Nadal Blitzes Dimitrov to reach Monte-Carlo quarter-finals
Rafael Nadal ripped past an error-prone Grigor Dimitrov in Monte-Carlo to reach the quarter-finals with a lopsided victory.
- What happened? On a day that saw Novak Djokovic upset in Monte-Carlo, Rafael Nadal restored order with a dominant victory over Grigor Dimitrov, 6-1, 6-1.
- Key stat: Nadal improved to 14-1 lifetime against the Bulgarian, and 4-0 against him at Monte-Carlo
- You will also learn: What health issue caused Dimitrov to struggle so mightily in this match.
Devoid of drama, the only thing tennis fans were wondering during Rafael Nadal’s 6-1, 6-1 thrashing of Grigor Dimitrov on Thursday was: would it last over an hour? The answer, a definitive no.
Nadal needed just 55 minutes to knock off Dimitrov in a contest that was characterized by the Bulgarian’s inability to find the court off of either wing.
“Sorry for him,” Nadal said on court after the match. “He played a bad match, that’s the true. He made a lot of mistakes. I was there, I was doing the right things, but it’s true that today was more his fault than my good tennis.”
Dominant in Monte-Carlo
Nadal improves to 14-1 lifetime against Dimitrov with his victory, and 4-0 against him at Monte-Carlo. The 11-time champion is now 73-5 lifetime at Monte-Carlo, and he has reached at least the quarter-finals in the Principality on 16 successive occasions.
“I think I did the right preparation,” said Nadal, as he looks forward to his clay-court season in full. “I felt ready for the action again. I’m excited to play here, one of my favorite tournaments, without a doubt, so just happy to enjoy the competition again, to enjoy the tour.”
Dimitrov’s struggles were real during today’s encounter. After two impressive wins to reach the round of 16 (d. Struff, d. Chardy) he lost his focus today, and basically handed Nadal the victory. Dimitrov poured in 32 unforced errors, 18 of which came from his forehand side, and he only managed to win 18 of 44 points behind his serve.
Nadal, meanwhile, had a squeaky clean stat line. The Spaniard hit 11 winners (seven forehand) and committed just five unforced errors. Nadal never faced a break point and broke Dimitrov five times on nine opportunities.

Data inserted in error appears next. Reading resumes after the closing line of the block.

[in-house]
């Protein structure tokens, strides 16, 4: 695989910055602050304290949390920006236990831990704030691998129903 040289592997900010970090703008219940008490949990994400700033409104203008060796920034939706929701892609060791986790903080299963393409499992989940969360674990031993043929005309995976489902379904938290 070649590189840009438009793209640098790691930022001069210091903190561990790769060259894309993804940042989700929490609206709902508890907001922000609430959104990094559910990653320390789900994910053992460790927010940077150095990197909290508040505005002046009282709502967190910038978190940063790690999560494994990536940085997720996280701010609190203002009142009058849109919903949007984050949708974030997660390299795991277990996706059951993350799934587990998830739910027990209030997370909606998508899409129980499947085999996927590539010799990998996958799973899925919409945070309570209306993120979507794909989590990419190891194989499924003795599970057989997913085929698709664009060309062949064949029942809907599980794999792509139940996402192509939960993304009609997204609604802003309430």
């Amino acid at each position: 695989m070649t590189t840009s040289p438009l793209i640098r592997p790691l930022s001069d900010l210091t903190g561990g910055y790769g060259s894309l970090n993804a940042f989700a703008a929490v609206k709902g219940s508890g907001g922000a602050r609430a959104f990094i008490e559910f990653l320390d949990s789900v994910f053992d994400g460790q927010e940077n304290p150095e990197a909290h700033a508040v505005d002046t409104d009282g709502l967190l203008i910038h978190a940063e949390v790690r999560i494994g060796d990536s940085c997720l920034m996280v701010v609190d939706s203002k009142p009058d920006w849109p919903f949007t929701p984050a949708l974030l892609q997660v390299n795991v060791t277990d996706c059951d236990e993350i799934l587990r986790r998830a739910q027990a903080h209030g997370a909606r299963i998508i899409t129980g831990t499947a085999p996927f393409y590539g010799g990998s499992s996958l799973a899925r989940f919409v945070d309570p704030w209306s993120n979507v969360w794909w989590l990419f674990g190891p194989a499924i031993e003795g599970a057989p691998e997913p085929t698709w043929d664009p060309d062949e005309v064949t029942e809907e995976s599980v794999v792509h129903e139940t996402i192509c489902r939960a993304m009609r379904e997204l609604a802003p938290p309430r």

Ready for the last eight
Nadal will face either Roberto Bautista Agut or Andrey Rublev in the quarter-finals on Friday, in a draw that looks quite different after Dan Evans’ shock upset of Novak Djokovic on Court Rainier III earlier on Thursday.
Nadal, who has lost only five games in two matches to improve his all-time clay court record to 447-40, is pleased with the way he has been able to perform thus far in his first tour-level event since the Australian Open.
“I know always it is tough when you come back after a while without being on the tour,” he said. “But I think I did the right thing both days, just to stay very focused on my side, even if the score was in my favor, don’t lose the concentration, don’t lose the intensity, and that was the goal today, of course to win matches, but at the same time, when I am playing well, just don’t lose it. Just keep going…”
Dimitrov: Massive tooth problem
After the match Dimitrov explained why he had such a tough time playing on Thursday. At first he was vague, referencing “dealing with some other things,” then he finally specified that he was suffering from a tooth problem. He said he needs to go to the dentist immediately to take care of the issue.
“I’ve been struggling with a massive tooth problem for the past four or five days,” he told reporters. “I have a big infection on my tooth. It’s been hard. I haven’t been able to sleep well or eat well or anything like that. I mean, it’s time to put an end to it. I was bearing it for a while this whole week.”
The Monte-Carlo resident says he is planning to nip the problem immediately.
“Straight to the doctor’s, unfortunately,” he said. “Very, very unpleasant moment. It is what it is. At least I’m glad it happened on a home soil, at home, so I can go see my dentist and figure this problem as soon as possible.”